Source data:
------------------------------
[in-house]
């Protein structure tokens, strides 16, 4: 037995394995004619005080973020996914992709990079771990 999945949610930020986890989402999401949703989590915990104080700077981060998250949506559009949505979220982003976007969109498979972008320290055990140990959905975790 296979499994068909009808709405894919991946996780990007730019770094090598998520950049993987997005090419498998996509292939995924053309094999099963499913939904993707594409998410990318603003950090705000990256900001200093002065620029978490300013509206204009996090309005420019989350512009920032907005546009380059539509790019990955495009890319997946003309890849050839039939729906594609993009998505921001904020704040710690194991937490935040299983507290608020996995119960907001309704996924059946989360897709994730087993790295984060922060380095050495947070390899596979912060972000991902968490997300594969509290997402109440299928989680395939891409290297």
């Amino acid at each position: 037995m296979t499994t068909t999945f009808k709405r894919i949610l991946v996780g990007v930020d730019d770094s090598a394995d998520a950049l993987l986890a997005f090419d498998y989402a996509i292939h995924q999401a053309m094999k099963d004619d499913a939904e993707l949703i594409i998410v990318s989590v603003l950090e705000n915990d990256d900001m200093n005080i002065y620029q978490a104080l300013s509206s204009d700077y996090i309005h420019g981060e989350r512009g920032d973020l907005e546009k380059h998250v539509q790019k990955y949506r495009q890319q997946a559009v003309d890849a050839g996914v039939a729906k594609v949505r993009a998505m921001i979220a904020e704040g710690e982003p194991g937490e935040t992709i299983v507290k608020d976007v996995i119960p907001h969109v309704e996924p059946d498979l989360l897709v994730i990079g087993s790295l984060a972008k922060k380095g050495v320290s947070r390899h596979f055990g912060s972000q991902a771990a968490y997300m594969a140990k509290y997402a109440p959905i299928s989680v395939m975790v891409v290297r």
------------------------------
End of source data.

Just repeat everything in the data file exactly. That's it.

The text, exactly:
[in-house]
């Protein structure tokens, strides 16, 4: 037995394995004619005080973020996914992709990079771990 999945949610930020986890989402999401949703989590915990104080700077981060998250949506559009949505979220982003976007969109498979972008320290055990140990959905975790 296979499994068909009808709405894919991946996780990007730019770094090598998520950049993987997005090419498998996509292939995924053309094999099963499913939904993707594409998410990318603003950090705000990256900001200093002065620029978490300013509206204009996090309005420019989350512009920032907005546009380059539509790019990955495009890319997946003309890849050839039939729906594609993009998505921001904020704040710690194991937490935040299983507290608020996995119960907001309704996924059946989360897709994730087993790295984060922060380095050495947070390899596979912060972000991902968490997300594969509290997402109440299928989680395939891409290297």
């Amino acid at each position: 037995m296979t499994t068909t999945f009808k709405r894919i949610l991946v996780g990007v930020d730019d770094s090598a394995d998520a950049l993987l986890a997005f090419d498998y989402a996509i292939h995924q999401a053309m094999k099963d004619d499913a939904e993707l949703i594409i998410v990318s989590v603003l950090e705000n915990d990256d900001m200093n005080i002065y620029q978490a104080l300013s509206s204009d700077y996090i309005h420019g981060e989350r512009g920032d973020l907005e546009k380059h998250v539509q790019k990955y949506r495009q890319q997946a559009v003309d890849a050839g996914v039939a729906k594609v949505r993009a998505m921001i979220a904020e704040g710690e982003p194991g937490e935040t992709i299983v507290k608020d976007v996995i119960p907001h969109v309704e996924p059946d498979l989360l897709v994730i990079g087993s790295l984060a972008k922060k380095g050495v320290s947070r390899h596979f055990g912060s972000q991902a771990a968490y997300m594969a140990k509290y997402a109440p959905i299928s989680v395939m975790v891409v290297r």